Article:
Alcohol, prescribed drugs and women - the myth, the stigma, the reality through the stories of four fascinating women.

"Acclaimed at the New York Film Festival, this gritty, intimate documentary risks inviting us into the real worlds of four addicted women, three in recovery, one still drinking and using drugs. In their own words and in their own environments, these four very different women share their struggles with a generous and uncompromising honesty rarely seen on film."

Marion Sandmeier, Alcoholism, The National Magazine

Nearly one half of the estimated ten million alcoholics in the country are women, yet their special problems are totally ignored. Concealed by families, protected by friends and physicians, these women are kept invisible. They themselves are often The Last to Know. This extraordinary film speaks directly to these women by sensitively focusing on four intimate stories and shows how the medical community, the media and the values of society at large actually perpetuate alcoholism and prescription drug abuse in women.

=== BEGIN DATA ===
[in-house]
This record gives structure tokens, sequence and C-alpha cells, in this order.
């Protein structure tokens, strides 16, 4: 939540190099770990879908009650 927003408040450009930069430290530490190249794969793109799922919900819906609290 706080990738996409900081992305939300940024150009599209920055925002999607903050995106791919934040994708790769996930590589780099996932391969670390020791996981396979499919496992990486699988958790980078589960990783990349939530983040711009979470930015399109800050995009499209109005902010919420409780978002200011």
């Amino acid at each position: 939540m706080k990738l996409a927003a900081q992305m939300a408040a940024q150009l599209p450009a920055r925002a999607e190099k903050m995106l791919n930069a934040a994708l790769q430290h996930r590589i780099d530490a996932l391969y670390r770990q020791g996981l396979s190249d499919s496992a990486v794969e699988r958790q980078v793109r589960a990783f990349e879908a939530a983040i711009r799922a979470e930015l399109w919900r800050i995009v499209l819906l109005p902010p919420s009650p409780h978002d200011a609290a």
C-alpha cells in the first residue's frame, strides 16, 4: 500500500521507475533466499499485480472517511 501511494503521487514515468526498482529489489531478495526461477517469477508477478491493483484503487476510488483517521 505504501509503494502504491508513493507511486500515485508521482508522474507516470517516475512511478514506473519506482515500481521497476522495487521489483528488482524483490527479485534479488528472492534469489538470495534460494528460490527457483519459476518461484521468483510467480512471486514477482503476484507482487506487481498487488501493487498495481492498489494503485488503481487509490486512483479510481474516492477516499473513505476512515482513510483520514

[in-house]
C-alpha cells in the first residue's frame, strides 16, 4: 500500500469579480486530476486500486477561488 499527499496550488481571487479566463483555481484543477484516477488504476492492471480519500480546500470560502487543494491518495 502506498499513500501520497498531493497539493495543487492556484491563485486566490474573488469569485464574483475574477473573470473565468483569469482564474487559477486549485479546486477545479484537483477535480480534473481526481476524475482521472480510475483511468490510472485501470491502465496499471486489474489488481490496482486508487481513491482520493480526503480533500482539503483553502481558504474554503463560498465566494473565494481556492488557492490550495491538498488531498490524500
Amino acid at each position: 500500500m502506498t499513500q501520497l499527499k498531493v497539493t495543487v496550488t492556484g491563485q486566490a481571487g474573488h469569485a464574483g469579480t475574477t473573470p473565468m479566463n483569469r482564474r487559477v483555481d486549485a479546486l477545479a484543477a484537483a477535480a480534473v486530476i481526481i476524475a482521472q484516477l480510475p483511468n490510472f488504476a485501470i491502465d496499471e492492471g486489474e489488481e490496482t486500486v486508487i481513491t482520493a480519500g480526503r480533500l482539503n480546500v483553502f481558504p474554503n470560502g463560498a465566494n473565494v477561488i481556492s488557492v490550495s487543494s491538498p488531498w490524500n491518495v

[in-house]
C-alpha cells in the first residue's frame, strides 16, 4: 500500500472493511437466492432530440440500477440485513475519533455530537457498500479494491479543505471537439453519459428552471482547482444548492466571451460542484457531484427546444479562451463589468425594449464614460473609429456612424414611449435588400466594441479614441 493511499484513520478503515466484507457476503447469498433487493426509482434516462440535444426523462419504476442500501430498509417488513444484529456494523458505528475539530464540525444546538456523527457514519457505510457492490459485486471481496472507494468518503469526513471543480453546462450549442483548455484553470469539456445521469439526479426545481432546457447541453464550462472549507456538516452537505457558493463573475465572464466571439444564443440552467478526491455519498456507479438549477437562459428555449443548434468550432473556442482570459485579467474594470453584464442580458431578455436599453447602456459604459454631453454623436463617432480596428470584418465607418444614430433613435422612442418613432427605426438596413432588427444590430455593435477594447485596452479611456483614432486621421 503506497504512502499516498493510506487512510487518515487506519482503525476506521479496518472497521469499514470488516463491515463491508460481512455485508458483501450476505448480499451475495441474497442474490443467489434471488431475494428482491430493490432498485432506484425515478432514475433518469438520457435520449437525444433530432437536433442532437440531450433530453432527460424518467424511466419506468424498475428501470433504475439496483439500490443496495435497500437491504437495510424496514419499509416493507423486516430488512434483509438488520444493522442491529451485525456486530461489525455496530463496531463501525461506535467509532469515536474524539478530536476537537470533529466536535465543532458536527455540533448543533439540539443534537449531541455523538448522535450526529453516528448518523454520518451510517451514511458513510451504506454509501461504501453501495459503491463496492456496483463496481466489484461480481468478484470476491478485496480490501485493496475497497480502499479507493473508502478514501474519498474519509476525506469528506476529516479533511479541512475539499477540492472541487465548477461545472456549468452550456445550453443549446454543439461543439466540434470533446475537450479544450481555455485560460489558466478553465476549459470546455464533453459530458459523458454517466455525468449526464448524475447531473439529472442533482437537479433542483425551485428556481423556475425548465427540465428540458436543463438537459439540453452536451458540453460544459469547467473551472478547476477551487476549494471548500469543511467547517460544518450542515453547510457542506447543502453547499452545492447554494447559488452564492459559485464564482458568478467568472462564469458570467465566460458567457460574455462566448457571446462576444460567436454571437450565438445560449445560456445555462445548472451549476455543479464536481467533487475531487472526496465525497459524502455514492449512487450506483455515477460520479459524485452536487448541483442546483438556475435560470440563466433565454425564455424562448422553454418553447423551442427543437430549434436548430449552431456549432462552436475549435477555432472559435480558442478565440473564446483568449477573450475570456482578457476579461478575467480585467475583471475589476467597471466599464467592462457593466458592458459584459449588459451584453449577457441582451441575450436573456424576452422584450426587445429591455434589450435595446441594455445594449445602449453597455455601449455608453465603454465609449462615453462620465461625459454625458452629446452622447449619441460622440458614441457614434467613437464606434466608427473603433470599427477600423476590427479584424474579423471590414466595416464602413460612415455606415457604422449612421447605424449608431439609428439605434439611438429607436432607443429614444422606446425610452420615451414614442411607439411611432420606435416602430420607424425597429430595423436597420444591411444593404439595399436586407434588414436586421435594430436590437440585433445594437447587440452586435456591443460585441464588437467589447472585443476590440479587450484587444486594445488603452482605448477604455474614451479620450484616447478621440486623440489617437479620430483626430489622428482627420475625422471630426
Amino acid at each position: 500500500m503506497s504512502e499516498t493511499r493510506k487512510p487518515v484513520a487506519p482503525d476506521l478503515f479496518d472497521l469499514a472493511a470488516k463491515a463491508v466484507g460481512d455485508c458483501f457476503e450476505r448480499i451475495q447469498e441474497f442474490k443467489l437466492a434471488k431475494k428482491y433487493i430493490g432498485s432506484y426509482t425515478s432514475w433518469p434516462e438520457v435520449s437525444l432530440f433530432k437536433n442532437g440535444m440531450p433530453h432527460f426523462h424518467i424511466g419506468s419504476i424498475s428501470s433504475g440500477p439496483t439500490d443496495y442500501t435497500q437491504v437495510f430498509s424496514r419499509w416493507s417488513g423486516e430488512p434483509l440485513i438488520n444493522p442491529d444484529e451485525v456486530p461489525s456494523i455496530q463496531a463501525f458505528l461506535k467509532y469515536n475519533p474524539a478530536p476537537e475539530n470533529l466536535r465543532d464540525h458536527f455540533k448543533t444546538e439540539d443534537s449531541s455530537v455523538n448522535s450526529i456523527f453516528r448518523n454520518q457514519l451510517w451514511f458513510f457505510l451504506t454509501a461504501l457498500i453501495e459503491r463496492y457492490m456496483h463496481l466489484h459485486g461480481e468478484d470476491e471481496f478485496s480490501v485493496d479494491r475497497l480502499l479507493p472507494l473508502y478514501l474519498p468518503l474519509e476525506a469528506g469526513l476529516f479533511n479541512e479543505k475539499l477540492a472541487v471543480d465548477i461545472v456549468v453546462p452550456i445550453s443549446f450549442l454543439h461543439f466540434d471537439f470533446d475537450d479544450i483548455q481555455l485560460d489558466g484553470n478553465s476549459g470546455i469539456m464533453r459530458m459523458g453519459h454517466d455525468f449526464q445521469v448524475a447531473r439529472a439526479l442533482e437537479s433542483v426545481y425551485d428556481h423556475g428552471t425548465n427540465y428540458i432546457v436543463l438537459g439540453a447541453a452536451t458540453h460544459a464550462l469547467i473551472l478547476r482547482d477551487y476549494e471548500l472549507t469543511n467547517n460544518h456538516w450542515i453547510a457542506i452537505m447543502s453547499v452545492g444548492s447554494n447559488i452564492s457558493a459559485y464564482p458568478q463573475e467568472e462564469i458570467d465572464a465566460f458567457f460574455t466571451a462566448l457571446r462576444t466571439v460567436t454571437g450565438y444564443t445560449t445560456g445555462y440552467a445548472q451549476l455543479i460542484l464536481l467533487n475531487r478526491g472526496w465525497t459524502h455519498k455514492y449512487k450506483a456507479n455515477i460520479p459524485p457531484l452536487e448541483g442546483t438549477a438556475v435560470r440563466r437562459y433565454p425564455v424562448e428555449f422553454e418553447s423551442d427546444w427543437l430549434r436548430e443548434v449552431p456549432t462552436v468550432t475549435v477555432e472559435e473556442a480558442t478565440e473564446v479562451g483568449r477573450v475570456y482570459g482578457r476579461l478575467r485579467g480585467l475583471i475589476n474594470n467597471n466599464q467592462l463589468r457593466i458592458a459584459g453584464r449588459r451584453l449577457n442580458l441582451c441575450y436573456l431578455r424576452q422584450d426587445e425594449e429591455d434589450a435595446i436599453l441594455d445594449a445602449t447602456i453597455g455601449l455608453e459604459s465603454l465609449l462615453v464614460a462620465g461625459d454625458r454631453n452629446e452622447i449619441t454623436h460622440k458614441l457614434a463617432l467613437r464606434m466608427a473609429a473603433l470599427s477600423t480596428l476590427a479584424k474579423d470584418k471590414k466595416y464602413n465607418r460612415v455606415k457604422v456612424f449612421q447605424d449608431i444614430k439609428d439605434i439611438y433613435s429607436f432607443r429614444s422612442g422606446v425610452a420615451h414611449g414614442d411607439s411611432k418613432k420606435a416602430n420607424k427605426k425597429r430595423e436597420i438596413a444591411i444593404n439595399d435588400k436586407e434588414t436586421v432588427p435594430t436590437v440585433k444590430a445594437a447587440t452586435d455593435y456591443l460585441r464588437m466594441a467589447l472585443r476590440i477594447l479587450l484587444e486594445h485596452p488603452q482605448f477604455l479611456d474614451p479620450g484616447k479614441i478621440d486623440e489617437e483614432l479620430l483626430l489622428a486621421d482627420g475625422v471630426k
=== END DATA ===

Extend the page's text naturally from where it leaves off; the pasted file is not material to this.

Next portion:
"I used to come out of blackouts to find myself in bed with complete strangers. This was Loretta, the nice married lady, I was brought up in Catholic schools, I was very well behaved, I was always a lady, a lady who was now wondering what the hell had I done the night before."

Loretta- quote from film

"When I got sober, I got scared of people, scared to talk in front of people. When I was was drunk, I could dance on top of a bar."

Sharon- quote from film

"Unforgettable... fascinating. A rare documentary history and profile from all walks of life who become substance abusers."

Judith Trojan, Wilson Library Journal

"Moving and eloquent... an eye opener, one with both a heart and sense of humor."

Peter Stack, San Francisco Chronicle

"Finally a film that asks the tough questions about alcoholism, mental health and the effect of the American culture on women's lives. Everyone should see this unforgettable film. My students talked about it for days."

Peter Dreier, Ph.D., E.P. Clapp Distinguished Professor of Politics, Occidental College

"A powerful film with an important message."

Patricia Priesing, Voice of Youth Advocates